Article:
Social elections 2019
There you are, you have been hired by a company and the work contract has been signed. During the interview, you were presented the working conditions, such as how many days you have off, how much you get paid, your working time; conditions which you either directly accepted or tried to renegotiate. However, faced with a recruiter, it is not always easy to renegotiate the offer and the margin of manoeuvre is often very limited. This is why it is important
to have collective agreements (CCT), which are concluded between trade unions, staff representatives (meaning staff delegates) and the company. Having to face the employer, a strong trade union delegation with real bargaining power will be able to negotiate benefits which go beyond national labour law.
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Collective agreements are a useful and necessary tool to revise work organisation and conditions as well as wages in a company, a group of companies or within a whole sector. It is a particular arrangement, in addition to labour law, based on the specific needs of the company and/or sector.
This type of negotiation is a means to defend the rights of the workers as collective agreements often foresee more favourable conditions than the law:
– Vacation days – Notice of termination policy
– Wages – Working time
– Cases of illness – …
to name solely a few areas where a collective agreement can accomplish significant improvements.
Hence, collective agreements can make it possible for employees to benefit from wage increases, to have a salary scale with automatic revaluations and/or to be classified in the appropriate professional grade or category.
Furthermore, and contrary to public opinion, extra pay for night shifts is not regulated by labour law but by collective bargaining agreements. Indeed, labour law may foresee that collective agreements must ensure night work bonuses of at least 15% of the salary. For its part, the OGBL regularly negotiates collective agreements which include a pay-up of 20% or more for night shifts.
It is important to highlight that the demands of a trade union during the negotiations for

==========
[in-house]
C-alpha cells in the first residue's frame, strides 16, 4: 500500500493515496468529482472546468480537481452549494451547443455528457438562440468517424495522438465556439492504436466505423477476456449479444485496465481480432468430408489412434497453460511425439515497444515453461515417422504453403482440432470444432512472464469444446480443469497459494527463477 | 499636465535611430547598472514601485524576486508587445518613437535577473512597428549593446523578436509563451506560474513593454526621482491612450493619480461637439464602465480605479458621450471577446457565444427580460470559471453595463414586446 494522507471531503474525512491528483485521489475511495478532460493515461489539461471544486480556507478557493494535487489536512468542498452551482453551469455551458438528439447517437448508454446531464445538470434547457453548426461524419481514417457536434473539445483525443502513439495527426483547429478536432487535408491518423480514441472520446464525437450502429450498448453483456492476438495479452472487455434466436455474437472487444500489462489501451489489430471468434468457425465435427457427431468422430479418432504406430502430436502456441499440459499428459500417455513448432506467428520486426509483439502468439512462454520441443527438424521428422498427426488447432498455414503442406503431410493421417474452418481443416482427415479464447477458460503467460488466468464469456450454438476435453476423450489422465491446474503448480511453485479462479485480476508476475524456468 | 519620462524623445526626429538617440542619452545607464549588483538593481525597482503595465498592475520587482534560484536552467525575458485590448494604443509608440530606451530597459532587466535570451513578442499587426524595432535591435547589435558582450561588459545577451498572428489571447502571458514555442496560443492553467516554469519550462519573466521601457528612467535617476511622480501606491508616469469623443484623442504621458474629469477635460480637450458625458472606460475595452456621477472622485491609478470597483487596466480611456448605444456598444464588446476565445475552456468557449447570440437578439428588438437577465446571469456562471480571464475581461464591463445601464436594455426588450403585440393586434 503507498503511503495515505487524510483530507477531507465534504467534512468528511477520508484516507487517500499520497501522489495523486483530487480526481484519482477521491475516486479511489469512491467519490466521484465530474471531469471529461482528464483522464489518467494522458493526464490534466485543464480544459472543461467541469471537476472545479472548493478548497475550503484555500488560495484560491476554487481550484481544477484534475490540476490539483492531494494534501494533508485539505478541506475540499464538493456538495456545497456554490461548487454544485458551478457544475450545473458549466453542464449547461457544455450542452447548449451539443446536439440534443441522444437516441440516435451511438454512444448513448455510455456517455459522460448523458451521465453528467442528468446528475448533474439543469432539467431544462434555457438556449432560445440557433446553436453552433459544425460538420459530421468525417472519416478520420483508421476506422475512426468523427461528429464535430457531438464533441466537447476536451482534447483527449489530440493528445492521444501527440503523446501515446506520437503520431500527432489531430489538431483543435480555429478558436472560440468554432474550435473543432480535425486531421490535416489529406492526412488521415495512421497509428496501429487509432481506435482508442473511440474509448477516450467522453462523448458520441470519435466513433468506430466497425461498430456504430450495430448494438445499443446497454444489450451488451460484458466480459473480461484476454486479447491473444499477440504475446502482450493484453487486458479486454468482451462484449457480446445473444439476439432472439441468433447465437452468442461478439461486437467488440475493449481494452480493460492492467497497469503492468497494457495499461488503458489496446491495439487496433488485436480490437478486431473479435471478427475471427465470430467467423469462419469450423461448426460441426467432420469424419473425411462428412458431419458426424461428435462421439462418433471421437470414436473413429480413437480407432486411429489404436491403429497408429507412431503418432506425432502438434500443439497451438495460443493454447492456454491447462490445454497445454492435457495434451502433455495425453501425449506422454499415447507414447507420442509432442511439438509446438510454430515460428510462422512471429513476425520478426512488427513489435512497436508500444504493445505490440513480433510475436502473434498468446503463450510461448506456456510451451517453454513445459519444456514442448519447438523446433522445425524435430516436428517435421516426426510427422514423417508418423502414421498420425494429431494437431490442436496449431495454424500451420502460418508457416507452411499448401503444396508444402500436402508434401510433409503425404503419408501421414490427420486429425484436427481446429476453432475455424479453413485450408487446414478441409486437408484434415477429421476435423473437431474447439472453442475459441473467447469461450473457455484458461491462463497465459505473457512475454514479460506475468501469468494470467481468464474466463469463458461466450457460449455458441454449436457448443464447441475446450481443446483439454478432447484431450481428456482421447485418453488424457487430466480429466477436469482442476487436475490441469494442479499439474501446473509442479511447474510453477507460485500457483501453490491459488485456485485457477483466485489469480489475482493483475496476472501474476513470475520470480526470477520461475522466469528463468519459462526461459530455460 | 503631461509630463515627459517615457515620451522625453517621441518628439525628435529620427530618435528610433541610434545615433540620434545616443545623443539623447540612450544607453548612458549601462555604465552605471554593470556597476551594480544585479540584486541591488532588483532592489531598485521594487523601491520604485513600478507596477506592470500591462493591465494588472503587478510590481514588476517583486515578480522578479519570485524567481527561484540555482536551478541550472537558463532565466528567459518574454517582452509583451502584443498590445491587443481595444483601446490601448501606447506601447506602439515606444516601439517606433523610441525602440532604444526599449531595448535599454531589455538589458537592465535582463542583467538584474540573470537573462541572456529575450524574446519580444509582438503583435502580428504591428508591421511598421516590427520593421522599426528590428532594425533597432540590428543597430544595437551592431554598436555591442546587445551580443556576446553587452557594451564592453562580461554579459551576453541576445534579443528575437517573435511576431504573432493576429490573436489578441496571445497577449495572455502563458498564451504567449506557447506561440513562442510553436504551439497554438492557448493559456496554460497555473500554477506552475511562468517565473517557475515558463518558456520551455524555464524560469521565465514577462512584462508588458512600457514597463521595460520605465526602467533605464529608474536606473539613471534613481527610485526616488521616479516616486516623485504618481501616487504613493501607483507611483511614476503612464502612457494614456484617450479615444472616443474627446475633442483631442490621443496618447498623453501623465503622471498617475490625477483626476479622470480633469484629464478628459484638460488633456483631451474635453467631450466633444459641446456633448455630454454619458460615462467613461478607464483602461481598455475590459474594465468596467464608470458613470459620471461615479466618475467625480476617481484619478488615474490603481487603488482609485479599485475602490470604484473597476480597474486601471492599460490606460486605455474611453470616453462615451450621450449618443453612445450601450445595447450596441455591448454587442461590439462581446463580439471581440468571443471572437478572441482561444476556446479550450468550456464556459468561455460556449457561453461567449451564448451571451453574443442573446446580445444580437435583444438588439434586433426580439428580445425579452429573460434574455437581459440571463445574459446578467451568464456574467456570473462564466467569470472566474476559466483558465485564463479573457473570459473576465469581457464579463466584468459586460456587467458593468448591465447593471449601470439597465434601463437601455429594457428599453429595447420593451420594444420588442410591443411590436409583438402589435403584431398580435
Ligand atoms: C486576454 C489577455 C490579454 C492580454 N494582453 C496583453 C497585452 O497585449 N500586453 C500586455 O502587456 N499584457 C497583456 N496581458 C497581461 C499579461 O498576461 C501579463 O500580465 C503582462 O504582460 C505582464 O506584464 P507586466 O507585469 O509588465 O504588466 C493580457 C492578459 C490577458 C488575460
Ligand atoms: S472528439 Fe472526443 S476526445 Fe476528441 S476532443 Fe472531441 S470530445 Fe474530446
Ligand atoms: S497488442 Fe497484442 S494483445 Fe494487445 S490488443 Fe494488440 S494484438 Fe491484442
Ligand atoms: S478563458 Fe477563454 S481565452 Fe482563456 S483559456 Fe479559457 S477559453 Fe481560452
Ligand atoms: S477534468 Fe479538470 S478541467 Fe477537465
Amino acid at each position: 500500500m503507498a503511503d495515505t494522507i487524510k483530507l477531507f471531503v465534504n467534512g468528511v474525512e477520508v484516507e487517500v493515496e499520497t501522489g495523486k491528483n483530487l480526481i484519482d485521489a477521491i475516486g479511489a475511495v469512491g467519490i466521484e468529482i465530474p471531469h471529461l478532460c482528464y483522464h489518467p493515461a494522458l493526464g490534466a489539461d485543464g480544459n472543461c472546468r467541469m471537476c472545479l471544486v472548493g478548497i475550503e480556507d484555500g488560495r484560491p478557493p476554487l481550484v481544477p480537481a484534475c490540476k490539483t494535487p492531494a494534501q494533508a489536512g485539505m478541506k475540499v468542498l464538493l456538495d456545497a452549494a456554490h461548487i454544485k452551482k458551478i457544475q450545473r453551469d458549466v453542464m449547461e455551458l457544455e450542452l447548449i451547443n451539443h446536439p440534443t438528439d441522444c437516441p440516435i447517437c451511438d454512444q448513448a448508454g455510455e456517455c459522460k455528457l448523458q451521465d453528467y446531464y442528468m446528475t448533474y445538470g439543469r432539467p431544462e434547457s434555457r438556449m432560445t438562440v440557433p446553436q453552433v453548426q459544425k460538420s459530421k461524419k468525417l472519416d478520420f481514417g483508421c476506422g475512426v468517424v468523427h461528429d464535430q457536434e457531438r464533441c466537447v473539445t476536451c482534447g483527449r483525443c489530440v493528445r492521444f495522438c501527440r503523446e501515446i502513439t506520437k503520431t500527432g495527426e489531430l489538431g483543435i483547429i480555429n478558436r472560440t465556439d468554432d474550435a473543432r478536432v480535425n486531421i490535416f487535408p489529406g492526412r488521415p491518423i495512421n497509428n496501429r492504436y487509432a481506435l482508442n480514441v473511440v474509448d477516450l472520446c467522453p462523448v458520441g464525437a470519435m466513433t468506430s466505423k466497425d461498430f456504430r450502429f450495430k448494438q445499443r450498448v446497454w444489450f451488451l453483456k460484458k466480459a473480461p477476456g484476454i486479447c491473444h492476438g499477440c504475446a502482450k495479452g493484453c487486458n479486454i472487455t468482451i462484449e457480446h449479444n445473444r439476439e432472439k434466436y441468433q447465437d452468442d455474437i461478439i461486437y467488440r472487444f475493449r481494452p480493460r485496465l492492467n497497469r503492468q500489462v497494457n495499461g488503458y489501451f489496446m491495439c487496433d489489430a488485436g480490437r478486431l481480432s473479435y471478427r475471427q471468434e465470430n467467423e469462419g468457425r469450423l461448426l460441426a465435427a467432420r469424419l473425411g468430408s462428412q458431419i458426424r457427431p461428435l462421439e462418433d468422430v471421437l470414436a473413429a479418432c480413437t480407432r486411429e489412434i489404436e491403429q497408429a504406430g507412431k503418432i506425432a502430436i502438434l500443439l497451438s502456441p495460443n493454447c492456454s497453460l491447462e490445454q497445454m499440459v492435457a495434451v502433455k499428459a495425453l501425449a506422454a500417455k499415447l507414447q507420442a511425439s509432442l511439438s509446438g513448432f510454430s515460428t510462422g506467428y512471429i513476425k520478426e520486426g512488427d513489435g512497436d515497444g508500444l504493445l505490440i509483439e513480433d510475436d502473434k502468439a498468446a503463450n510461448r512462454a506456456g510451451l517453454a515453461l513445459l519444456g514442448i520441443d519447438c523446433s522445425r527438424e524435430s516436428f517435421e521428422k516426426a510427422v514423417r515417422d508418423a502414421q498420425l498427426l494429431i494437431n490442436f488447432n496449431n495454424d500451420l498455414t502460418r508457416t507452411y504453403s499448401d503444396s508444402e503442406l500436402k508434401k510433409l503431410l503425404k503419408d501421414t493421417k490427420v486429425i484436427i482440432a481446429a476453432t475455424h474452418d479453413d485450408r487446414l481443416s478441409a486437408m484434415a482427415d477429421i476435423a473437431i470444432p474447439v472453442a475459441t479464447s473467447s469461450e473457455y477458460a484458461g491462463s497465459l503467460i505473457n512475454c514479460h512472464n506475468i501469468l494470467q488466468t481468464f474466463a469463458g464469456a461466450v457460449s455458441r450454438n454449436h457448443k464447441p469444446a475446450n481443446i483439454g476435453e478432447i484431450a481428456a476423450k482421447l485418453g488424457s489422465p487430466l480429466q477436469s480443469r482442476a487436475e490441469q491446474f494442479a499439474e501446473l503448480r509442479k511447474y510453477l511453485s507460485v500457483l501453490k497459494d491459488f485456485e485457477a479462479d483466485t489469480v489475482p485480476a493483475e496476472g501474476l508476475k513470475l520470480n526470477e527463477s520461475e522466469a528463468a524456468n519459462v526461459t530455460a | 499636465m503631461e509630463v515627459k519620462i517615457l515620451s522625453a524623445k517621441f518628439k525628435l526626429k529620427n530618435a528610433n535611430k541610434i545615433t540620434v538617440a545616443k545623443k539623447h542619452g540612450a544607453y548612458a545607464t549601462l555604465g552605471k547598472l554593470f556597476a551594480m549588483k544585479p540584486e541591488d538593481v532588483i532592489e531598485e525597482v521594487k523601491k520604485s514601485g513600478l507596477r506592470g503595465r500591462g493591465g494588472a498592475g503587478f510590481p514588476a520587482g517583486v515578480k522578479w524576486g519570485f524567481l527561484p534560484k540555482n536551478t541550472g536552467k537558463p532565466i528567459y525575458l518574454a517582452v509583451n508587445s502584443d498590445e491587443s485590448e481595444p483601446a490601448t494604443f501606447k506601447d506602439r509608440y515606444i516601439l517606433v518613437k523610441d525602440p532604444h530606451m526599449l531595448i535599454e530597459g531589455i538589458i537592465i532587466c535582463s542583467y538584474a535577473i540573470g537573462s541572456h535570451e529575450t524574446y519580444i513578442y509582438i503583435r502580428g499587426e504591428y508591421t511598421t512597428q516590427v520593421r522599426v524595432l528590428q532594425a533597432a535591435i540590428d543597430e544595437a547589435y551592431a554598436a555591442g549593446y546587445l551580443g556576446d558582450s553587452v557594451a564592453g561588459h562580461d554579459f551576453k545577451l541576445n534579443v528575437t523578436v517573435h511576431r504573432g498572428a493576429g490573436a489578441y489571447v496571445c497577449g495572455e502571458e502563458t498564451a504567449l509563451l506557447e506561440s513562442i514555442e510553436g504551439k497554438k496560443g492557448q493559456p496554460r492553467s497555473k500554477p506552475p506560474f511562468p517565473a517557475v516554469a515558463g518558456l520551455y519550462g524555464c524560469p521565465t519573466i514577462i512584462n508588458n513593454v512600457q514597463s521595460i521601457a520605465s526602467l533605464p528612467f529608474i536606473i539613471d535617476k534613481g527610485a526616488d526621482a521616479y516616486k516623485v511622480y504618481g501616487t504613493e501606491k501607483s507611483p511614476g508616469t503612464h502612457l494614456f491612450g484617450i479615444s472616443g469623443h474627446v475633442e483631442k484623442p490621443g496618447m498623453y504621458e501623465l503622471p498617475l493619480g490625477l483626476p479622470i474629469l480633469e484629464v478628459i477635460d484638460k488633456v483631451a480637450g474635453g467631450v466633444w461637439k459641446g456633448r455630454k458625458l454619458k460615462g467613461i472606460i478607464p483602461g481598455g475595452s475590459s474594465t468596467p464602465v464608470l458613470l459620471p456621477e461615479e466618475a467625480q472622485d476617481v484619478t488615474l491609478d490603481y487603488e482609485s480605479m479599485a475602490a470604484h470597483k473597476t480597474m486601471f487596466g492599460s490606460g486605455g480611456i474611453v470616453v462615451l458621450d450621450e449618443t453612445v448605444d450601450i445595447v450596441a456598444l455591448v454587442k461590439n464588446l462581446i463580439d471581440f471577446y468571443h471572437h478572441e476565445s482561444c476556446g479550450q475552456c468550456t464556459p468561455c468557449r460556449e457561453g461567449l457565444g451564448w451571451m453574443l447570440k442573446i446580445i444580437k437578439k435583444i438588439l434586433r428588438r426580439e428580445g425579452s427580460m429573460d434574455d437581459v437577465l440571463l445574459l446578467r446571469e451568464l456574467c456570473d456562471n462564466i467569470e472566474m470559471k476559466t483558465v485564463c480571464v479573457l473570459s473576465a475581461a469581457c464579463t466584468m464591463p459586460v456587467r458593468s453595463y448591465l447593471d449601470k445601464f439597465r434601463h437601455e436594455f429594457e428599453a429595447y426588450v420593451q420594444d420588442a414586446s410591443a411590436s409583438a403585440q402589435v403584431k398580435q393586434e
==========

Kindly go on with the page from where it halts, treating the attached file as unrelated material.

a collective agreement always reflect those of the workers. Employees are always welcome to speak up and express their opinion about what the collective agreement should include as well as about the finished draft of the negotiated agreement itself. As an example, the employees of Engie Cofely, an energy service company, will have the opportunity to choose between a supplementary pension plan or a higher salary increase.
Currently, workers are often under a lot of pressure, caused by globalisation, robotisation and artificial intelligence. Facing these challenges, our labour law is often insufficient and inadequate to deal with them effectively and leaves many issues unaddressed. In order to avoid giving employers a “blank check”, this fast-changing world of work needs clear limits and guidelines, negotiated in cooperation with the social partners and employee representatives. For example, the OGBL was recently able to negotiate a “right to disconnect” for over 1,800 employees in the collective bargaining agreement of the University of Luxembourg.
Furthermore, the quick-paced evolution now also often demands new sets of professional skills. Therefore, it is crucial that employees are given the opportunity to adapt themselves accordingly. This is why the OGBL regularly concludes collective agreements which include an individual right to training for each and every employee. Take the collective agreement of the banking sector as well as the insurance sector. In the banking sector, the training budget has for example been increased by 1,5% in 2018 and employees in the insurance sector have an individual right to training of minimum 40 hours per year.
However, we have noticed a worrying trend over the last 80 years. Collective bargaining agreement coverage is declining in our country and in many countries all over Europe. One reason for this trend is the increase of small and medium businesses making it more difficult to negotiate a collective agreement for each company. The people benefiting from this are foremost employers and shareholders. The right to a collective agreement sadly only remains a theory for thousands of workers. This is why the OGBL calls for an extension of trade union bargaining rights, for a modern and progressive collective bargaining policy. The existing legislation is no longer suitable for the current developments in the Luxembourgish economy. The reform needs to specifically bring about an increase in collective bargaining coverage. Furthermore, we need a sectoral reform, implemented through the harmonisation of working conditions, wages as well as superior minimum standards in comparison to the legal norms within the economic sectors.
In order to have an efficient system of collective bargaining to protect and strengthen workers’ rights and to fight against the increase of social inequalities, we need a strong, united trade union and staff representatives. This is why it is so important to support the OGBL, Luxembourg’s No. 1 trade union, in the social elections of March 2019.
Support the OGBL, the No. 1 trade union in Luxembourg.
For better work, a better life, become a member and vote for OGBL Finance and Services on March 12th, 2019 social elections.
Vote for OGBL, Luxembourg’s Number 1 trade union.